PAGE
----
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Commentary

Can Heart Rate Predict Risk of Diabetes?


January 13, 2016

The answer may be yes. Diabetes mellitus has reached panepidemic proportions across the world with approximately 382 million people diagnosed and is set to rise to 592 million by 2040.1 In 2013, half of all premature deaths in adults under the age of 60 were attributable to diabetes. Another 175 million are currently estimated to be under-diagnosed. A growing concern is that 80% of cases are progressing towards diabetes in low- and middle-income countries, which may result in global under-development.

Heart rate is a crude index of the balance between the sympathetic and parasympathetic systems.2 It correlates with sympathetic nerve activity and circulating norepinephrine levels.2 When sympathetic activity is heightened, vasoconstriction occurs resulting in decreased skeletal muscle flow and impaired glucose uptake into skeletal muscle.3 Higher sympathetic activity is also associated with reduced insulin sensitivity, higher blood pressure, obesity, and metabolic syndrome. 3-8 Although none of these mechanisms is directly related to development of diabetes mellitus, and there is a clear research need to understand the mechanistic link, they are clustered in the development of this devastating disease.

A recently published prospective study of 17,463  participants from Kailuan, China, sought to determine the relations between resting heart rate and the risk of developing impaired fasting glucose, diabetes or the conversion from impaired fasting glucose to diabetes.9 During four years of follow-up, for each 10/beat increase in heart rate there were 1.23 (95% CI: 1.19-1.27) incident diabetes, 1.11 (95% CI: 1.09-1.13) incident impaired fasting glucose, and 1.13 (95% CI: 1.08-1.17) conversions from impaired fasting glucose to diabetes. Importantly, the risk was higher in persons < 50 years of age compared to those > 50. 

Although not overwhelming hazard ratios, increasing fasting heart rate is associated with developing impaired fasting glucose and diabetes. So, can heart rate be used to identify individuals without other risk factors for the development of diabetes? Clinicians should be aware of higher heart rates, especially > 80 beats/min as a potential higher risk factor and prescribe therapy, including exercise, to reduce heart rate over time.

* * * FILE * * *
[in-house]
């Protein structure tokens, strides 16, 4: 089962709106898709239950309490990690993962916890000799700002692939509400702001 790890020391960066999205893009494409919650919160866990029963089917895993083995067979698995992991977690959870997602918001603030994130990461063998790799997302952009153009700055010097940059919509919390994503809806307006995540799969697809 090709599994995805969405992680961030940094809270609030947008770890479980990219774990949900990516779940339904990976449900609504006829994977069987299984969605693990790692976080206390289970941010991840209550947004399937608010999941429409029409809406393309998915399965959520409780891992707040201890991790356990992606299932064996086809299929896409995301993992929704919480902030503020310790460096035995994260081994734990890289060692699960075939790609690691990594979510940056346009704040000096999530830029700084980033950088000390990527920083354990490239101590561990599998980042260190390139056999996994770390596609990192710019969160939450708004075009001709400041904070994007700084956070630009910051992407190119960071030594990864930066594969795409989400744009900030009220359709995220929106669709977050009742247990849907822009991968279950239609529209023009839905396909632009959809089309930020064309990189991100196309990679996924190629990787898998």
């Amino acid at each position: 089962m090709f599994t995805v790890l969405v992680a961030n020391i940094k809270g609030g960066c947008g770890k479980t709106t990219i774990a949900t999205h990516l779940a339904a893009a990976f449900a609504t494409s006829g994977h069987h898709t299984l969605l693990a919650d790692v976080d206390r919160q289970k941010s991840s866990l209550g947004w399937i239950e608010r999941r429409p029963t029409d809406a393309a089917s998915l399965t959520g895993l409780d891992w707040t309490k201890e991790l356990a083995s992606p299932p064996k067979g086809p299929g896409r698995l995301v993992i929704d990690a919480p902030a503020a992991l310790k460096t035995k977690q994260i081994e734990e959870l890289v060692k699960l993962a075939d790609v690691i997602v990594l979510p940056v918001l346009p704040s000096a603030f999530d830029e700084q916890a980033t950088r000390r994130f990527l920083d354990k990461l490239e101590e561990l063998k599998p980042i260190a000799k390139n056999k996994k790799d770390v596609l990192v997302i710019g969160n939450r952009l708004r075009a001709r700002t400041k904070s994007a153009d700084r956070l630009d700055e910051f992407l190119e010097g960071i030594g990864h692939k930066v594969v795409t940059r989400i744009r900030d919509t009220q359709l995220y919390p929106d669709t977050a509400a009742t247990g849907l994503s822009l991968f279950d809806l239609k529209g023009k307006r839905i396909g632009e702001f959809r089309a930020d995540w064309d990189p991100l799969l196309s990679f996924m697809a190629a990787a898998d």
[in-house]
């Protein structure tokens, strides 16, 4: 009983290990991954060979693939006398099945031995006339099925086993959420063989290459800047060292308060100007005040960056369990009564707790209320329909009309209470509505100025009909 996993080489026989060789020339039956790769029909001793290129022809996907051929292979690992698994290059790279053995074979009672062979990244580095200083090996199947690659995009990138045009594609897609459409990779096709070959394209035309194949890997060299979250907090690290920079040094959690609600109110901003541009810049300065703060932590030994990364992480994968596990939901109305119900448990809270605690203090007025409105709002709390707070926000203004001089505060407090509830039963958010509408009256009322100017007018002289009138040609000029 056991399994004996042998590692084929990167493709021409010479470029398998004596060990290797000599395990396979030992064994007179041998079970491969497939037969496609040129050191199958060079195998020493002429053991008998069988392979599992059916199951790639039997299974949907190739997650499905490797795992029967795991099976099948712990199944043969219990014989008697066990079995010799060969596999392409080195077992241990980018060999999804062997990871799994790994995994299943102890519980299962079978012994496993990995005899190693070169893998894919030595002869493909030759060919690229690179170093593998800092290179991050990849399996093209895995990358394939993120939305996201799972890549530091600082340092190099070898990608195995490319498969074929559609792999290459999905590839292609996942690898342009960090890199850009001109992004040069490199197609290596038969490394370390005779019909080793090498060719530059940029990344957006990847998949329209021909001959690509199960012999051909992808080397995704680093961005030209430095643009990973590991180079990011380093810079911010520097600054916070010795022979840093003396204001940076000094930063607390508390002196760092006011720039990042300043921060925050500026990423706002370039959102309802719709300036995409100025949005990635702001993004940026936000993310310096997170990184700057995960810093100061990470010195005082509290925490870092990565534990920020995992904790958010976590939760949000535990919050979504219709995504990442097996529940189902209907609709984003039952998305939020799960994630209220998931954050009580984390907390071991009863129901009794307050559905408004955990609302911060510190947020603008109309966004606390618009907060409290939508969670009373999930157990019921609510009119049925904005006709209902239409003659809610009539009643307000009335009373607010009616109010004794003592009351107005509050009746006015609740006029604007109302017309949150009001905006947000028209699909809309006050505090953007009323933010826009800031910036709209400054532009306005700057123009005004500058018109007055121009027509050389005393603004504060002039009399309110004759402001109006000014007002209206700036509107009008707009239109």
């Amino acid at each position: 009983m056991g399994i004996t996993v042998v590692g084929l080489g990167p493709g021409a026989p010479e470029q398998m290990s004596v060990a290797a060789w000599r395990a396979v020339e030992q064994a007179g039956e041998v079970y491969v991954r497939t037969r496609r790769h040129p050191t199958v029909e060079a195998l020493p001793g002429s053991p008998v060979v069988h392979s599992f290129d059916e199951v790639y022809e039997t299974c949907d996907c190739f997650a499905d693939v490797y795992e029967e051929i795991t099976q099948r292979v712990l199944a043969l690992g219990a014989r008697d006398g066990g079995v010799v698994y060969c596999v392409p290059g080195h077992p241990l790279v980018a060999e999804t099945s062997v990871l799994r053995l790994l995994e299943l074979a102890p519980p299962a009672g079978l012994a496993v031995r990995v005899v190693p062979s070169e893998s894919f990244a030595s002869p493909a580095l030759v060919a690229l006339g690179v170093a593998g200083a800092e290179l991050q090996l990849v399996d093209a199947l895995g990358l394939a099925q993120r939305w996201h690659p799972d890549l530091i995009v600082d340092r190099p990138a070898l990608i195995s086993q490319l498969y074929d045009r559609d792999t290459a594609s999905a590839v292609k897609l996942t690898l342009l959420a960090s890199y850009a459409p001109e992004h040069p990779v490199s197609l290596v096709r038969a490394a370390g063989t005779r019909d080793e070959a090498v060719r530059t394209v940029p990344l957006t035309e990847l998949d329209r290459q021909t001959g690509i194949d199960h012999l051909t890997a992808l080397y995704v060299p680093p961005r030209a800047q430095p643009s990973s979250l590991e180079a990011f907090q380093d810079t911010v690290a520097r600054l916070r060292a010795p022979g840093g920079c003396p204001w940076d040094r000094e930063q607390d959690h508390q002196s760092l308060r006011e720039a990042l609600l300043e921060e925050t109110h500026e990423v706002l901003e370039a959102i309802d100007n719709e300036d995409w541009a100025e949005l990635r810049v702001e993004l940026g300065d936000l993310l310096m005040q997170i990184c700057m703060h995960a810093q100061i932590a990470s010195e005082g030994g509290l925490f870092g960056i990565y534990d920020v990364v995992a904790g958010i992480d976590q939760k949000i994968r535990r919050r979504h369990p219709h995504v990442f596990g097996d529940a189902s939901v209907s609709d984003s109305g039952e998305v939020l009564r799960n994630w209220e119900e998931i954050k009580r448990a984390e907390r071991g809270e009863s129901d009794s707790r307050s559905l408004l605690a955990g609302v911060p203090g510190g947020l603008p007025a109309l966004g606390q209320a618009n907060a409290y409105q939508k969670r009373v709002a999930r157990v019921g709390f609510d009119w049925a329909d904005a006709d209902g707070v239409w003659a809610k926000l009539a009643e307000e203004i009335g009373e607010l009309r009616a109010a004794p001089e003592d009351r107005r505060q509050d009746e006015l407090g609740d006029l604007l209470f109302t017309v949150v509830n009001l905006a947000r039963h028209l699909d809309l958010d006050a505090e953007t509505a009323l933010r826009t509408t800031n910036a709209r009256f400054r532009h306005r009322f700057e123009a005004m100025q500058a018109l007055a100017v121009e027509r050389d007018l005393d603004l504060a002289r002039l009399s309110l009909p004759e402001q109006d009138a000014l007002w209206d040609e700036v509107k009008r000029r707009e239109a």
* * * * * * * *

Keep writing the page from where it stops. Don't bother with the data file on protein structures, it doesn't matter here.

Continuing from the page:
Mark A. Munger, PharmD, FCCP, FACC, is a Professor of Pharmacotherapy and Adjunct Professor of Internal Medicine, at the University of Utah, where he also serves as the Associate Dean, Academic Affairs for the College of Pharmacy.

 

References:

1. International Diabetes Federation. IDF Diabetes Atlas. www.idf.org. Accessed January 6, 2016.

2. Grassi G, Vailati S, Bertinieri G, et al. Heart rate as a marker of sympathetic activity. J Hypertens. 1998;16(11):1635-1639.

3. Julius S, Jamerson K. Sympathetics, insulin resistance and coronary risk in hypertension: the ‘chicken-and-egg’ question. J Hypertens. 1994;12(5):495-502.

4. Julius S, Gudbrandsson T, Jamerson K, Andersson O. The inter-connection between sympathetics, microcirculation, and insulin resistance in hypertension. Blood Press.1992;1(1):9-19.

5. Shigetoh Y, Adachi H, Yamagishi S, et al. Higher heart rate may predispose to obesity and diabetes mellitus: 20-year prospective study in a general population. Am J Hypertens. 2009;22(2):151-155.

6. Flanagan DE, Vaile JC, Petley GW, et al. The autonomic control of heart rate and the metabolic syndrome. J Hypertens. 2007;25:909-920.

7. Sajadieh A, Nielsen OW, Rasmussen V, Hein HO, Abedini S, Hansen JF. Increased heart rate and reduced heart-rate variability are associated with subclinical inflammation in middle-aged and elderly subjects with no apparent heart disease. Eur Heart J. 2004;25(5):363-370.

8. Shibao, C. Gamboa A, Diedrich A, et al. Autonomic contribution to blood pressure and metabolism in obesity. Hypertension 2007;49(1):27-33.

9. Wang L, Cui L, Wang Y, et al. Resting heart rate and the risk of developing impaired fasting glucose and diabetes: the Kailuan prospective study. Int J Epidemiol.2015;44(2)689-999.

 

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